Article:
A Mormon tour guide did not appreciate his sly questions.
Are we genetically inclined for superstition or just fearful of the truth?
- From secret societies to faked moon landings, one thing that humanity seems to have an endless supply of is conspiracy theories. In this compilation, physicist Michio Kaku, science communicator Bill Nye, psychologist Sarah Rose Cavanagh, skeptic Michael Shermer, and actor and playwright John Cameron Mitchell consider the nature of truth and why some groups believe the things they do.
- "I think there's a gene for superstition, a gene for hearsay, a gene for magic, a gene for magical thinking," argues Kaku. The theoretical physicist says that science goes against "natural thinking," and that the superstition gene persists because, one out of ten times, it actually worked and saved us.
- Other theories shared include the idea of cognitive dissonance, the dangerous power of fear to inhibit critical thinking, and Hollywood's romanticization of conspiracies. Because conspiracy theories are so diverse and multifaceted, combating them has not been an easy task for science.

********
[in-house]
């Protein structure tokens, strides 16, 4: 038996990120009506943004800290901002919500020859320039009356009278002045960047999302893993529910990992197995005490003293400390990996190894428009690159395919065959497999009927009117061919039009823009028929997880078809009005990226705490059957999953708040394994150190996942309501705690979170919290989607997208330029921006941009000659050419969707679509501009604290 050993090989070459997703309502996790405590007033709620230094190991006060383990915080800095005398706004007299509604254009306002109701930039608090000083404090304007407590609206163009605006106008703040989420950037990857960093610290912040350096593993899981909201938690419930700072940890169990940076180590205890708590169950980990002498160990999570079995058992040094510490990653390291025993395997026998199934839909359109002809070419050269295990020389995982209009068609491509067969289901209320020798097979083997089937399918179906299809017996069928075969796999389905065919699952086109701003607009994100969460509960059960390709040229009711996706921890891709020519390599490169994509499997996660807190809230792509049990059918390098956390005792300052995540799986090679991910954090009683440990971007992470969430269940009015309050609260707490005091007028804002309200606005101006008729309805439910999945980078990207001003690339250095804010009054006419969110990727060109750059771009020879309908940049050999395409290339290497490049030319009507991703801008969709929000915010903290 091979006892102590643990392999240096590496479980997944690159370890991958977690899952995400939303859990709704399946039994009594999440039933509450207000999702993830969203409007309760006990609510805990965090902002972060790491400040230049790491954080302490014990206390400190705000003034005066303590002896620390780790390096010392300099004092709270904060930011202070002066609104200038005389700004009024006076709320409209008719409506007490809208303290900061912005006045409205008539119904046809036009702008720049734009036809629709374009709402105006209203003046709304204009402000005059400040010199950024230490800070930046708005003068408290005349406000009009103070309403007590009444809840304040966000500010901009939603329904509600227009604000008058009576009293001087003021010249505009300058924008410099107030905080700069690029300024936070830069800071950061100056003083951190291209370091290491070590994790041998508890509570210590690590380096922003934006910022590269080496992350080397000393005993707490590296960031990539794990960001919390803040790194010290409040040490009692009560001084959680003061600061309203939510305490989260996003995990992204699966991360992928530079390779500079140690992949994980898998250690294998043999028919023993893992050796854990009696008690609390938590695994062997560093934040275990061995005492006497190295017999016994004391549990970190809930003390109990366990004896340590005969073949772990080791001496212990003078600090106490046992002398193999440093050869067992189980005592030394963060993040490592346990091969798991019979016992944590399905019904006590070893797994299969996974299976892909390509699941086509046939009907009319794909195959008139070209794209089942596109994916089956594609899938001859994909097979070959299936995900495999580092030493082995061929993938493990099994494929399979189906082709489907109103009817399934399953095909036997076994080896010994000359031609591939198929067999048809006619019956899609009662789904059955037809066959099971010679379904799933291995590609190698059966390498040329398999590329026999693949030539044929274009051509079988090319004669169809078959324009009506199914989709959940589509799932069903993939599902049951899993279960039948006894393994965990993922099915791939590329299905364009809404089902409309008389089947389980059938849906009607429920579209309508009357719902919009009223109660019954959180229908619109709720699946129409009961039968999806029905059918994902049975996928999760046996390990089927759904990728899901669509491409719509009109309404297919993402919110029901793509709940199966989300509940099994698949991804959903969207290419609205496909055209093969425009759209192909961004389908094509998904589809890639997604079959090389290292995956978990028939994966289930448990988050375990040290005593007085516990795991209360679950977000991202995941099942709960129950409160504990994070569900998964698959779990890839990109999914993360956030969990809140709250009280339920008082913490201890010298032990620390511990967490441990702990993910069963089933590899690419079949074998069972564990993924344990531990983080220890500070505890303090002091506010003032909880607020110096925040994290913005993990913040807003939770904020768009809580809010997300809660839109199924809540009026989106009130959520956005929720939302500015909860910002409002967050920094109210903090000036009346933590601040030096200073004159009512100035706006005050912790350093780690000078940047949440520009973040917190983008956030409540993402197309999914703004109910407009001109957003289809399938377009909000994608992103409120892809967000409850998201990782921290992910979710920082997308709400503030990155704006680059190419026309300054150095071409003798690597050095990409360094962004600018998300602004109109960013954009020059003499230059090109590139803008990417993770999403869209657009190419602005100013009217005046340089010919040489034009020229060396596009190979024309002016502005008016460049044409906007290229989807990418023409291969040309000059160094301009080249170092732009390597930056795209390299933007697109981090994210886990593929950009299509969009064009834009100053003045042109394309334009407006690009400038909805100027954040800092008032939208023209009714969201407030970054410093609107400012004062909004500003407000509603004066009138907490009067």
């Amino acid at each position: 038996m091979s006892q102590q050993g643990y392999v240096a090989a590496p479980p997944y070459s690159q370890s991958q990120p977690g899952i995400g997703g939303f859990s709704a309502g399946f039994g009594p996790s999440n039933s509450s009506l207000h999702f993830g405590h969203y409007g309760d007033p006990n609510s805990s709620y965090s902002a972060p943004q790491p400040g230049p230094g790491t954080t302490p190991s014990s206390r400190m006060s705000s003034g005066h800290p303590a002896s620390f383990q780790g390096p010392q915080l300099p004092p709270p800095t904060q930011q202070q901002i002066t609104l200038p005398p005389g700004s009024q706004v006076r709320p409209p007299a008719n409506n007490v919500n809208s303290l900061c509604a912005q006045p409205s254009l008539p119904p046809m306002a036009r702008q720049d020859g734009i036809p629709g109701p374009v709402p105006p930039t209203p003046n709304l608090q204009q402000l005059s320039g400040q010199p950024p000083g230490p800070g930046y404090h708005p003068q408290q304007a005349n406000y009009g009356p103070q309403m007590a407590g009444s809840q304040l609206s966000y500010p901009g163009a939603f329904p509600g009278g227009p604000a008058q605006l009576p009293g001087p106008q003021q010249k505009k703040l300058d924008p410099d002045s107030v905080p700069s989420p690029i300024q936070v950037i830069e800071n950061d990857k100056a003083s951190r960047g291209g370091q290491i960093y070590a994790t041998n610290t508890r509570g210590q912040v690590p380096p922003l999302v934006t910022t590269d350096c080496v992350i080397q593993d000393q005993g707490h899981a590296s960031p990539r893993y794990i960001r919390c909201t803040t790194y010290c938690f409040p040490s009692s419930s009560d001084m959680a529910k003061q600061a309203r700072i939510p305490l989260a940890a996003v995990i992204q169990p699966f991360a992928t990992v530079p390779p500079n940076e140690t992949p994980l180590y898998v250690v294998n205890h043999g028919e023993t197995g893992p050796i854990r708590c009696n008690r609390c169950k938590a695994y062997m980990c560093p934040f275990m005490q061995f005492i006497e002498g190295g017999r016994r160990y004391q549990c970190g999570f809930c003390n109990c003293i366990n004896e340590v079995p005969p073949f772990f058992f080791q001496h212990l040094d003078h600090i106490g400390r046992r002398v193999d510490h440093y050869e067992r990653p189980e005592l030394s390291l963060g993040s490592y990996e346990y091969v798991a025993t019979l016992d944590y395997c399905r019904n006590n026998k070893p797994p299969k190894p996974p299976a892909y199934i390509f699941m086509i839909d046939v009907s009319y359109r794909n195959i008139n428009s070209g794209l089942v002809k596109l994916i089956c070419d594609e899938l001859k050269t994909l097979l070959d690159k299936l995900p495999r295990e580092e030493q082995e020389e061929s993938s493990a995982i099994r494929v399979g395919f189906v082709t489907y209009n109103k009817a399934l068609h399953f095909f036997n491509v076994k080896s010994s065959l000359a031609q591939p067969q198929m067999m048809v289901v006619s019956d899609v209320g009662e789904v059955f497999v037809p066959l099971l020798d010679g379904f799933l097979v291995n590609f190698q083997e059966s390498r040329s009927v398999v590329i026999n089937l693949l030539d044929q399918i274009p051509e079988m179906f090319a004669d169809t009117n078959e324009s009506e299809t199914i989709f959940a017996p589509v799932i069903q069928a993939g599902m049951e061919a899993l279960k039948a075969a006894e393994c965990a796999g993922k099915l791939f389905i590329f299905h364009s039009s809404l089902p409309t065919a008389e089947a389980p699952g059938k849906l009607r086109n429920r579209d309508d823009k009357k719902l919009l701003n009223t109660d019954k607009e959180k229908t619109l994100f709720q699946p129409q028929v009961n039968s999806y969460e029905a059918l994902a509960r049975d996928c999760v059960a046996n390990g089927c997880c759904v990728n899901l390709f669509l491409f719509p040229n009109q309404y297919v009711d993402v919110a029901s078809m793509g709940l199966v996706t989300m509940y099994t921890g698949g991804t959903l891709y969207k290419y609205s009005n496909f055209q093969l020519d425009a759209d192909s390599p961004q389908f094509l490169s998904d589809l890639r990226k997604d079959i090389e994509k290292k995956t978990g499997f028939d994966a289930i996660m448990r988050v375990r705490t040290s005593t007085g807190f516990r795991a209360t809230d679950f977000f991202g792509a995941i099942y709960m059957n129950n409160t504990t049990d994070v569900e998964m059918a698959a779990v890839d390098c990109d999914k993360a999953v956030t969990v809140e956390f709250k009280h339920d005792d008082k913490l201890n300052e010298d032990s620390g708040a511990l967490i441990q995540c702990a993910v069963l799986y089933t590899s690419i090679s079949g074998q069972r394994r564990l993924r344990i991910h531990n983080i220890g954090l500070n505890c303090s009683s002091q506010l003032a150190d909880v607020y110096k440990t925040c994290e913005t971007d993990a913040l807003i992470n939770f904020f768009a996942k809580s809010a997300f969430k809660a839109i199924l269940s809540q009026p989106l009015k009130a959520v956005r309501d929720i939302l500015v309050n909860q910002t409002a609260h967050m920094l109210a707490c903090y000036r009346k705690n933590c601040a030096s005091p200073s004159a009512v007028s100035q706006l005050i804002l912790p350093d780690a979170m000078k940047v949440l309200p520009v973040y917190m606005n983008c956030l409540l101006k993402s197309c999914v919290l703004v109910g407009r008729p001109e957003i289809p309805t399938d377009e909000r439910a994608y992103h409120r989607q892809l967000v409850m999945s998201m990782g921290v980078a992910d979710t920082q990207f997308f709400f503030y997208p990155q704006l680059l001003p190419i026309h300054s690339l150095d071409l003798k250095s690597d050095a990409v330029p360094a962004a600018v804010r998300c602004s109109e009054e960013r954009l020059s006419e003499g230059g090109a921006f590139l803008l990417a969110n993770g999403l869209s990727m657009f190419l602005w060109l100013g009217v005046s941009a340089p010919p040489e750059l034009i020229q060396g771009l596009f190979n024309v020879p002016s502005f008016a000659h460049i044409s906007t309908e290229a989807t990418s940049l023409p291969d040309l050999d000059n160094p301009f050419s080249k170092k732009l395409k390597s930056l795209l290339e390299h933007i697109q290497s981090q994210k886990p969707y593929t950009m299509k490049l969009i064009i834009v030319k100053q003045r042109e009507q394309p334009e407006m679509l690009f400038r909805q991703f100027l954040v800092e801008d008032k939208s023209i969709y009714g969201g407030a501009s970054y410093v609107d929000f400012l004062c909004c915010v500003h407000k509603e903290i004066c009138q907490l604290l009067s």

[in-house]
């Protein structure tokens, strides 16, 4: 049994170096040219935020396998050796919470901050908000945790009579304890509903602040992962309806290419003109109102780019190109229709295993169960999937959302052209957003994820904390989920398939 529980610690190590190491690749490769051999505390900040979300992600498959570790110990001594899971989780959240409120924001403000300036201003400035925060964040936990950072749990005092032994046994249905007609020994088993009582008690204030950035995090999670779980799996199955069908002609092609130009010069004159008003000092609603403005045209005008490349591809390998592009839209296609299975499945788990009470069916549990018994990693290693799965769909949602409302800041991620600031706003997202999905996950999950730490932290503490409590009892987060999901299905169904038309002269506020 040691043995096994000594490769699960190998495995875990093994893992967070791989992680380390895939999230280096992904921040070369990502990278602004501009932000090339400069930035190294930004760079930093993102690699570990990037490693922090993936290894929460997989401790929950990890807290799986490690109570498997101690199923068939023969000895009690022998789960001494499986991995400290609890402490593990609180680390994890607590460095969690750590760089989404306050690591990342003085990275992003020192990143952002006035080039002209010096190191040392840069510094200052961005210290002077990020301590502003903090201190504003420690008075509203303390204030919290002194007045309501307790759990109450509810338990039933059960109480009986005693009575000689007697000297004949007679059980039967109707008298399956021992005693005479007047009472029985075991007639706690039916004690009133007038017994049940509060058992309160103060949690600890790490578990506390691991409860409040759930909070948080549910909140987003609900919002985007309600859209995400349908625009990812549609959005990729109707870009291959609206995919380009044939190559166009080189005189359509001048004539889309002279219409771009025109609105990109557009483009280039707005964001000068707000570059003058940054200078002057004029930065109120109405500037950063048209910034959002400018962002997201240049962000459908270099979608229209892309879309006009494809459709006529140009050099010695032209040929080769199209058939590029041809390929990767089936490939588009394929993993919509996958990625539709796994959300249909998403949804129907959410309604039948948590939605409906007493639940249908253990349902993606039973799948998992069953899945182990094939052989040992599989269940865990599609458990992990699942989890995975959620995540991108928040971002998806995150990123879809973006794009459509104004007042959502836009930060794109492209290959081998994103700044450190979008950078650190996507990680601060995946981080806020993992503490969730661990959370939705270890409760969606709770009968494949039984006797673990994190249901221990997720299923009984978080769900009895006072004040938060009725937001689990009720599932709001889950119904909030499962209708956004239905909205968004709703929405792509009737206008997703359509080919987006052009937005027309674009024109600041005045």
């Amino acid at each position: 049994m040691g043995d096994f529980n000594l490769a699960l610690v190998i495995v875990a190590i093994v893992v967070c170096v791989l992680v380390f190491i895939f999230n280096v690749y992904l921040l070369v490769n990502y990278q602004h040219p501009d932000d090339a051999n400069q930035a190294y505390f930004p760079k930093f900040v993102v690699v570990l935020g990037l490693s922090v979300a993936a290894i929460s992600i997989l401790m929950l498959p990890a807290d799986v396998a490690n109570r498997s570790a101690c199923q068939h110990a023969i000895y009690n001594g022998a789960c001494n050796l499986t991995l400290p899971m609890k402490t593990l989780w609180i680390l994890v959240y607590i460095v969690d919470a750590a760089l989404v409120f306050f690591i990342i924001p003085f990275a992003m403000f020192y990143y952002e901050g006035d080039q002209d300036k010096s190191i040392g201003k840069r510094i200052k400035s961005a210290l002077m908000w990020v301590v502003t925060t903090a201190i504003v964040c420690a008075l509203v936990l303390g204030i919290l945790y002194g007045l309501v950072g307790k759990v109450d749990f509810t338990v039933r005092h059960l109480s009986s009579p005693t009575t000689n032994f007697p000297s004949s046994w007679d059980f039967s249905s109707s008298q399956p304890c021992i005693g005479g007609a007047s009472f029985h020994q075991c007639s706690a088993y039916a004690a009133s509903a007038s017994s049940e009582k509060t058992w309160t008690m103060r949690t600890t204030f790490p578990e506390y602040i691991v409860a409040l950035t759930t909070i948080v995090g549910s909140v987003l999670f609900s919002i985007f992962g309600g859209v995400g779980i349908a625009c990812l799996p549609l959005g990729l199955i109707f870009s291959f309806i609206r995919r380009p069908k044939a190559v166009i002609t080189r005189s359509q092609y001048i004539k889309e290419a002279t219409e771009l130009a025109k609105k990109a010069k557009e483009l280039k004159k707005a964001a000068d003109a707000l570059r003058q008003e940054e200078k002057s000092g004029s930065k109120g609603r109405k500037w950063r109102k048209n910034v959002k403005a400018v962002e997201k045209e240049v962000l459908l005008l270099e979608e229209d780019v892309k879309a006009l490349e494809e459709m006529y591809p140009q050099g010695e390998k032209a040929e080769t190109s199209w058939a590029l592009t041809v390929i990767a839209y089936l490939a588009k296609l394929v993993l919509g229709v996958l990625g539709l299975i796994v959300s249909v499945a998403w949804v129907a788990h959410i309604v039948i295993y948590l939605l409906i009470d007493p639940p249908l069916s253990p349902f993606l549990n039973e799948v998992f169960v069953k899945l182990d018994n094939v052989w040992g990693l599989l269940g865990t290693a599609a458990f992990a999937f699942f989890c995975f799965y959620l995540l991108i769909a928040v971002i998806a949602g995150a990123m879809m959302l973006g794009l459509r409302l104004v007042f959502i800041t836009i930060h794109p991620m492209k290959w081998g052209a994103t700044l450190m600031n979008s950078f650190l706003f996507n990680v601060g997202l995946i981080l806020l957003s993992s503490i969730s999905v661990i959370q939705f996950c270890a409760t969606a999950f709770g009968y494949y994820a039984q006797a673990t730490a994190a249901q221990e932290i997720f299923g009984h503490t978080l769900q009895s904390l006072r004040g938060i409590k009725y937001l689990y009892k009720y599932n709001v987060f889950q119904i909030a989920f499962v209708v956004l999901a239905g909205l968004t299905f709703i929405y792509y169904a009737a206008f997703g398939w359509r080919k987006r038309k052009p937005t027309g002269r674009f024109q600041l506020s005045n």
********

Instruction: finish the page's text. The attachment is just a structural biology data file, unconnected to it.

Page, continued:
A growing body of research suggests COVID-19 can cause serious neurological problems.
- The new study seeks to track the health of 50,000 people who have tested positive for COVID-19.
- The study aims to explore whether the disease causes cognitive impairment and other conditions.
- Recent research suggests that COVID-19 can, directly or indirectly, cause brain dysfunction, strokes, nerve damage and other neurological problems.
Brain images of a patient with acute demyelinating encephalomyelitis.